The Washington Policy Center (WPC) this week takes aim at Obamacare, blaming it for the new-found drive of corporate retailers to cut their part-time workers off of healthcare. Roger Stark calls union support for the new health care policy “ironic” and asserts that “the law they supported is hurting their own members.”
His case in point is the strike vote of 30,000 grocery workers who are negotiating with big chains like Safeway and Kroger for fair wages and benefits. The WPC editorial claims that worker dissatisfaction with the grocers’ proposals to cut healthcare for part-time workers derives directly from the Affordable Care Act (ACA.)
What WPC seems to have missed is that the grocery chains have already taken the proposal to drop part-time workers from company health coverage off the table in their negotiations with unions (though at what level they will fund the program remains in dispute.) They have done this without any changes in national policy that would suddenly absolve the responsibility for employers to insure their workers. Yet, none of these corporations have simultaneously announced their intention to go out of business as a result.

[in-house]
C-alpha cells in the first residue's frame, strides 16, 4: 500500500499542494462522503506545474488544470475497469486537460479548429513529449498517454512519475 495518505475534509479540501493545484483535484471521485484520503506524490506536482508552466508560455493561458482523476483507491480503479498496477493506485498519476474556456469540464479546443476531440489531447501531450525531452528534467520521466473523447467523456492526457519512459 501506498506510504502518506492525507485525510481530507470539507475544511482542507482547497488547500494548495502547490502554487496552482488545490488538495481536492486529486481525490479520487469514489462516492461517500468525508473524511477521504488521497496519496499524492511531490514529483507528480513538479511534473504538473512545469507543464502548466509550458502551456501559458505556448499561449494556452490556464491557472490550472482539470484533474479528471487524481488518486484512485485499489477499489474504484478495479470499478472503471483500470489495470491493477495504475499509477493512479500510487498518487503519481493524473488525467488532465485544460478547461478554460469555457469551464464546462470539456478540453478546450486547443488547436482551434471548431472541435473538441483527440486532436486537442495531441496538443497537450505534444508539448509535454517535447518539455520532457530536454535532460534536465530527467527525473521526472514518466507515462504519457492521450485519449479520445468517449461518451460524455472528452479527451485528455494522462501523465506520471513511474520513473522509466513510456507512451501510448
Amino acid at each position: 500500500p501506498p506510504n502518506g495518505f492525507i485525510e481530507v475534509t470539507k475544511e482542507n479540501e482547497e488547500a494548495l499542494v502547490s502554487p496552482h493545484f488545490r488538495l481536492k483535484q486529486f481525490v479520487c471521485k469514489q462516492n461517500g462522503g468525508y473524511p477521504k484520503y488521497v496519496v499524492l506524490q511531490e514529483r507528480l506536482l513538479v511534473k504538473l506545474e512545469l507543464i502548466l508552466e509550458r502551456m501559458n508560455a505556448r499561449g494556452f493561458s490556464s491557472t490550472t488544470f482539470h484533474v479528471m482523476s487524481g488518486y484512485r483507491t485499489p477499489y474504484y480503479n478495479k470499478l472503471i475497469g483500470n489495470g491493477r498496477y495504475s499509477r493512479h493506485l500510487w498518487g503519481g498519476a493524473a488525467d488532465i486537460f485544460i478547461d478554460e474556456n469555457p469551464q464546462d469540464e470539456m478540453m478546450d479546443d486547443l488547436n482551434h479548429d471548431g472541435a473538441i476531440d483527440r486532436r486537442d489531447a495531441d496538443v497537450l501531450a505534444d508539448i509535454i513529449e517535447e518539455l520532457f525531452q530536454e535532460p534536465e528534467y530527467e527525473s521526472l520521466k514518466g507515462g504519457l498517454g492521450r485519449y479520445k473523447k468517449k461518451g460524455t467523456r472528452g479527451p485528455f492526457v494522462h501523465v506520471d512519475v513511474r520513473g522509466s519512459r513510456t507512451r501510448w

We have already posted on why the blame Obamacare game is a lame excuses strategy. It is a ploy to obscure the fact that giant retailers (not unions) are making decisions that hurt workers. While they publicly claim Obamacare is making them do it, they are really doing it because it’s so much more profitable to shift the cost of providing workers on to tax-payers and the new health care exchanges.
It’s time to cut through all the rhetorical posturing. The ACA is not forcing businesses to cut full-time workers down to part-time status, or drop part-time workers from their health insurance coverage.
The federal mandate is a policy that applies a fee (a tax) for not providing health insurance for employees who work full time. It defines full-time employment as 30 or more hours a week. Dropping worker hours to get around the requirement is an attempt to exploit what amounts to be a tax loophole. Big companies rarely pass up this kind of opportunity. There is nothing new about that.
When corporations ask the federal government and tax-payers to pick up the cost of providing worker benefits so that they can attract and maintain workers, they are asking the government to subsidize the cost of doing business. That is corporate welfare.
The real flaw with the ACA is not how it forces companies to hurt workers, but how easy it made off-loading labor costs onto tax-payers.